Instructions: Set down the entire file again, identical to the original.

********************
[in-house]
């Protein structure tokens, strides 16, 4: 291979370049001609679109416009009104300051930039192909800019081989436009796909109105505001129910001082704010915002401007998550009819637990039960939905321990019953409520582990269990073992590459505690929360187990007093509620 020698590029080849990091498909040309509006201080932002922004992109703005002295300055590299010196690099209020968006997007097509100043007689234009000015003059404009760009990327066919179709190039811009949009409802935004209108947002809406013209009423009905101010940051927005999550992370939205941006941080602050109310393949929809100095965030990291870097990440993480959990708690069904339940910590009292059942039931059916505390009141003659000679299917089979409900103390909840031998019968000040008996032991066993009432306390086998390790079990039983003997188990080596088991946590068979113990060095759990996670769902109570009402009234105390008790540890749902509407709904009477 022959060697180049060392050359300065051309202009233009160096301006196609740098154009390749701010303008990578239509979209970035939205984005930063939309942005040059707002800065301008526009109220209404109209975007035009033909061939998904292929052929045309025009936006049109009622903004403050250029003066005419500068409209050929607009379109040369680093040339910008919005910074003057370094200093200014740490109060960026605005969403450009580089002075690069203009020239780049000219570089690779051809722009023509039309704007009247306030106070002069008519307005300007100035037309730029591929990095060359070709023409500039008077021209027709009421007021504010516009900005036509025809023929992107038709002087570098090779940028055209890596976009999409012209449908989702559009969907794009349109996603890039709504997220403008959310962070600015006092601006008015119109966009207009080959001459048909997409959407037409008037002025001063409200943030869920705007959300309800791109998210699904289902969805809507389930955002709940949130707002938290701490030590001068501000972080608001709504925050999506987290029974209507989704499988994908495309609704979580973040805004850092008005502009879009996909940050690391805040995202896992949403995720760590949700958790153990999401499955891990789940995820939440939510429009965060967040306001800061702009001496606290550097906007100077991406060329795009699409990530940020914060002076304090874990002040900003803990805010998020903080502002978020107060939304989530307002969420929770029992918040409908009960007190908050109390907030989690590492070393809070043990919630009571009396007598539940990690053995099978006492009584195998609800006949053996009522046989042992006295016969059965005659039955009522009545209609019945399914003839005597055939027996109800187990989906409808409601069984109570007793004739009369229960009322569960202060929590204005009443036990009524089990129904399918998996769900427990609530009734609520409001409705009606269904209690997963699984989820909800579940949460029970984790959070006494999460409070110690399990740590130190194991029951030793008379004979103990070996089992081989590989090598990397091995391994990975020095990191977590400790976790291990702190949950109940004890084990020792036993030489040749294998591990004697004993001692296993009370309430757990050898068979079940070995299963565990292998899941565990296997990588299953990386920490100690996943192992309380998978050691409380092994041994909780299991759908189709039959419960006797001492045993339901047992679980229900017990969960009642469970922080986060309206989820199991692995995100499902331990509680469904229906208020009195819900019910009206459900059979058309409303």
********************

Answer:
[in-house]
């Protein structure tokens, strides 16, 4: 291979370049001609679109416009009104300051930039192909800019081989436009796909109105505001129910001082704010915002401007998550009819637990039960939905321990019953409520582990269990073992590459505690929360187990007093509620 020698590029080849990091498909040309509006201080932002922004992109703005002295300055590299010196690099209020968006997007097509100043007689234009000015003059404009760009990327066919179709190039811009949009409802935004209108947002809406013209009423009905101010940051927005999550992370939205941006941080602050109310393949929809100095965030990291870097990440993480959990708690069904339940910590009292059942039931059916505390009141003659000679299917089979409900103390909840031998019968000040008996032991066993009432306390086998390790079990039983003997188990080596088991946590068979113990060095759990996670769902109570009402009234105390008790540890749902509407709904009477 022959060697180049060392050359300065051309202009233009160096301006196609740098154009390749701010303008990578239509979209970035939205984005930063939309942005040059707002800065301008526009109220209404109209975007035009033909061939998904292929052929045309025009936006049109009622903004403050250029003066005419500068409209050929607009379109040369680093040339910008919005910074003057370094200093200014740490109060960026605005969403450009580089002075690069203009020239780049000219570089690779051809722009023509039309704007009247306030106070002069008519307005300007100035037309730029591929990095060359070709023409500039008077021209027709009421007021504010516009900005036509025809023929992107038709002087570098090779940028055209890596976009999409012209449908989702559009969907794009349109996603890039709504997220403008959310962070600015006092601006008015119109966009207009080959001459048909997409959407037409008037002025001063409200943030869920705007959300309800791109998210699904289902969805809507389930955002709940949130707002938290701490030590001068501000972080608001709504925050999506987290029974209507989704499988994908495309609704979580973040805004850092008005502009879009996909940050690391805040995202896992949403995720760590949700958790153990999401499955891990789940995820939440939510429009965060967040306001800061702009001496606290550097906007100077991406060329795009699409990530940020914060002076304090874990002040900003803990805010998020903080502002978020107060939304989530307002969420929770029992918040409908009960007190908050109390907030989690590492070393809070043990919630009571009396007598539940990690053995099978006492009584195998609800006949053996009522046989042992006295016969059965005659039955009522009545209609019945399914003839005597055939027996109800187990989906409808409601069984109570007793004739009369229960009322569960202060929590204005009443036990009524089990129904399918998996769900427990609530009734609520409001409705009606269904209690997963699984989820909800579940949460029970984790959070006494999460409070110690399990740590130190194991029951030793008379004979103990070996089992081989590989090598990397091995391994990975020095990191977590400790976790291990702190949950109940004890084990020792036993030489040749294998591990004697004993001692296993009370309430757990050898068979079940070995299963565990292998899941565990296997990588299953990386920490100690996943192992309380998978050691409380092994041994909780299991759908189709039959419960006797001492045993339901047992679980229900017990969960009642469970922080986060309206989820199991692995995100499902331990509680469904229906208020009195819900019910009206459900059979058309409303």